“In case you’ve forgotten, I’m the top ranked student in my year. Also, there are only, what, four cafes in town? They’ll find me.” She smiled at the older girl. “Now go find your friends!”
Molly sighed. “Fine, I’ll leave you be. If anything does happen you have my number!”
Amelia chuckled as she listened to her roommate leave. Whilst it was wonderful to have such a caring friend, Amelia found herself a little stifled by the girl’s overwhelming presence. She was one of the cheeriest and most affectionate people Amelia had ever met, it was all rather overwhelming.
Out in the sun, the sounds of a calm morning surrounding her, Amelia felt herself begin to unwind. Time passed and Amelia was left alone by the other patrons of the café. She was just starting to wonder if it’d be worth risking a peak at her phone to check the time when she heard a familiar voice heading towards her.
“… and that’s what shipping is! It’s something I did a lot with my sister back home and- Oh look there’s Amelia! Hi!”
Amelia easily made out the forms of two people making their way over to her, one of who was waving excitedly.
“Kris,” came Anya’s exasperated voice, “I don’t think she can see you waving.”
“Actually I can,” Amelia admitted. “I can make out shapes and movement, just not in a great amount of detail.”
She’d debated for a long while about whether or not to keep up the pretence of not being able to see but had decided that most people would figure it out when she navigated her way around without needing a walking stick or cane. She could have bluffed by saying it was something to do with her power, but the truth would be far easier to explain.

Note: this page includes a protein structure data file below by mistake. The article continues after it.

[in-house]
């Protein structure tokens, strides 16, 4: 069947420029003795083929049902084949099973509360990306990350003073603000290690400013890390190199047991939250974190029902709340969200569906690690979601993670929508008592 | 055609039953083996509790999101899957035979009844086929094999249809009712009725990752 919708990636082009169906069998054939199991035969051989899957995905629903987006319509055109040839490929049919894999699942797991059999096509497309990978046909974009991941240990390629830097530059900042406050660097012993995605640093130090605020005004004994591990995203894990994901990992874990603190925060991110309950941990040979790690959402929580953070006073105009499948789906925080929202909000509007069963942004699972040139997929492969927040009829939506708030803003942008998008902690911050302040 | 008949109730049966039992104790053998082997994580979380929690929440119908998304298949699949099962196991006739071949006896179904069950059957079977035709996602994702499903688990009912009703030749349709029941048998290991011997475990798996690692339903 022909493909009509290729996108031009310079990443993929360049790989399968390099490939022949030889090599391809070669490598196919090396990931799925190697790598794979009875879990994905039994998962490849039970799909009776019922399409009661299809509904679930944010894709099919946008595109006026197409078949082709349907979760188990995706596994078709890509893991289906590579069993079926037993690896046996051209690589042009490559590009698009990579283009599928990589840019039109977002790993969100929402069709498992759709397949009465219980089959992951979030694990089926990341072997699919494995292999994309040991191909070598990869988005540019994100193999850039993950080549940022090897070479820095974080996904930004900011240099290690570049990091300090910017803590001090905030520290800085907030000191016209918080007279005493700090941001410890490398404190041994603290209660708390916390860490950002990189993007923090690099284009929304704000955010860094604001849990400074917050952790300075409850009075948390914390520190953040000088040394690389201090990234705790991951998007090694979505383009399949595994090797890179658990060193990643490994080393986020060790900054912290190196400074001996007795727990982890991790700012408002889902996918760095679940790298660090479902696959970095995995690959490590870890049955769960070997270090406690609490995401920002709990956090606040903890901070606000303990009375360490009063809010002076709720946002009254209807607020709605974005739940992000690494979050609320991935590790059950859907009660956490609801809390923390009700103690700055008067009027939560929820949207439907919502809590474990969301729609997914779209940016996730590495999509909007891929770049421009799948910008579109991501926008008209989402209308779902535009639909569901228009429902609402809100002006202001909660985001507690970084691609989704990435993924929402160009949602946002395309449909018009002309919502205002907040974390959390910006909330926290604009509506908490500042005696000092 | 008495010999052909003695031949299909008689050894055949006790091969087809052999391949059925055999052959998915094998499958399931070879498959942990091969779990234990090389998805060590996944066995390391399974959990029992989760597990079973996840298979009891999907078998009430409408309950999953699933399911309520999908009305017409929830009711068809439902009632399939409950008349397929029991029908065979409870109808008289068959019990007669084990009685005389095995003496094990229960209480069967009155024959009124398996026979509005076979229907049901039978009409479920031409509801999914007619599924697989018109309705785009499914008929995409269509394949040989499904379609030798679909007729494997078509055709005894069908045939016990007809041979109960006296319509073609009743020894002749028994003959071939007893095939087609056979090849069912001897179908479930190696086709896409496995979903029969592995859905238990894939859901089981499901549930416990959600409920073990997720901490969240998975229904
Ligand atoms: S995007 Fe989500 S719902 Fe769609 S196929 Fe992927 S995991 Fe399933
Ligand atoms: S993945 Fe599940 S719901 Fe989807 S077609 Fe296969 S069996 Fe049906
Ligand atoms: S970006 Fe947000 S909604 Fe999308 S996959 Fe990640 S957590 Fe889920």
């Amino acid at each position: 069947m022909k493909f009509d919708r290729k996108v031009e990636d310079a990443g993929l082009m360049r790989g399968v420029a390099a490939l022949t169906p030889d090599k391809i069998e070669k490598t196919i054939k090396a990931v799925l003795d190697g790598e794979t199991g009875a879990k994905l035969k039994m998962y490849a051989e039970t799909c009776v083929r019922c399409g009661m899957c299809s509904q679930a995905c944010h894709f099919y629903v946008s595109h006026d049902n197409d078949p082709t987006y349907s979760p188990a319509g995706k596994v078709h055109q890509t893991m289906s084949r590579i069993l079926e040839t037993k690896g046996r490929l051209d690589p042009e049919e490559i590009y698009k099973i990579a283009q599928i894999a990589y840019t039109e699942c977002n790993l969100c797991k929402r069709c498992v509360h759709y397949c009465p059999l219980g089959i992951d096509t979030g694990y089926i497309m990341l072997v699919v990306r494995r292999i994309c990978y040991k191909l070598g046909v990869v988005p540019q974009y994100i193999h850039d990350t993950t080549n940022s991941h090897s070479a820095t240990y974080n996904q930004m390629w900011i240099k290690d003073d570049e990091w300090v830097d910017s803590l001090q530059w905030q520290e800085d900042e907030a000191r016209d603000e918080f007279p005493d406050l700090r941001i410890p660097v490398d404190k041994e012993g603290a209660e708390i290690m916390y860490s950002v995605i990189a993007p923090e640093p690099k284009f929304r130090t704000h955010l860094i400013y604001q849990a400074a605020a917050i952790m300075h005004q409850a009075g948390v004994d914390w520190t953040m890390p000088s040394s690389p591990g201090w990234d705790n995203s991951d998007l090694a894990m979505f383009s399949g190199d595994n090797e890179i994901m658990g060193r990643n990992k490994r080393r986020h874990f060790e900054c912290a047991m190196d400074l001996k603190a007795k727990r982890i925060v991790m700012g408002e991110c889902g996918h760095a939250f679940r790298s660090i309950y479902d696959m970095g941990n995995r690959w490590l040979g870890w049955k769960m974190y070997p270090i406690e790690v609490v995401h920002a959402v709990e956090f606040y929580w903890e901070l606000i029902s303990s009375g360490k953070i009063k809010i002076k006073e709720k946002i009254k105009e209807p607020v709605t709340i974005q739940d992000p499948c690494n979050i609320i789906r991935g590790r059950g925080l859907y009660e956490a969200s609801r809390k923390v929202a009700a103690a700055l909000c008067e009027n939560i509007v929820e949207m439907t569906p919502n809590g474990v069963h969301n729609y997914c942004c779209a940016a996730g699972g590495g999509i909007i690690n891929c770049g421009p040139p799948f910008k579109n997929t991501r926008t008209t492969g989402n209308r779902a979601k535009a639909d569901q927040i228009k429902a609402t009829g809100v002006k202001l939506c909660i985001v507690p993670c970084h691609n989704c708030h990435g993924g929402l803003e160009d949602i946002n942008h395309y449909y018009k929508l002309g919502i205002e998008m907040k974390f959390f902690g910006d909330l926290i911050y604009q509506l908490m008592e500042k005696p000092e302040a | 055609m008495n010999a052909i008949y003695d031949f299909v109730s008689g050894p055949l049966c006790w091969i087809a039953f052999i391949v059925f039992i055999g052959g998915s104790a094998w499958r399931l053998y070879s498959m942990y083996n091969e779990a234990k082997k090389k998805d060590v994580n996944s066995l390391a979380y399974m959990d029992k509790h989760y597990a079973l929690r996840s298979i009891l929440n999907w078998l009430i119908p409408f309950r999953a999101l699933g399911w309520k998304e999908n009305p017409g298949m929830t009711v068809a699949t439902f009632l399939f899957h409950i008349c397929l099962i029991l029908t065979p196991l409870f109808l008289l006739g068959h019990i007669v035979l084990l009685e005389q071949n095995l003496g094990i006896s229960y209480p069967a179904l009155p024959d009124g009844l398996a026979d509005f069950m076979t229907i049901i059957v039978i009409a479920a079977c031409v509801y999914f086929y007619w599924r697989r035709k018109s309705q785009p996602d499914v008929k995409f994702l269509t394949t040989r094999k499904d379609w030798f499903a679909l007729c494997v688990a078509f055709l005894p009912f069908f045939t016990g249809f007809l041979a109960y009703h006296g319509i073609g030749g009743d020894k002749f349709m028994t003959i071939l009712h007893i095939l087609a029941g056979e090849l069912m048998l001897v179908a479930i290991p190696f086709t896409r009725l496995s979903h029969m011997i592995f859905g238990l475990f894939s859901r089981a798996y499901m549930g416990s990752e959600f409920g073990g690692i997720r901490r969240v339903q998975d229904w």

“Hi Amelia,” Kris sang, surprising the other girl by hugging her before taking a seat.
“Hello Kris,” she greeted, smiling.
“Hello Amelia,” warily, Anya took her seat as well.
“It is good to see you again Anya,” Amelia smiled. “I hope there are no ill effects remaining from our match?”
Anya shook her head slowly, her eyes fixed on the smiling blindfolded girl in front of her. “None except that I can’t seem to remember anything that happened up to the point where I surrendered. In fact, when I came to, I didn’t even recognise you, though Kris assures me you’ve been in gym since day one.”
Amelia chuckled and nodded. “A side effect I’m afraid. Memory loss is part of my power, it can be quite disorientating, hence my concern.”
Anya felt her suspicions lessen. If the memory loss was a side effect, then perhaps the girl wasn’t deliberately trying to confuse or disorientate her for future battles.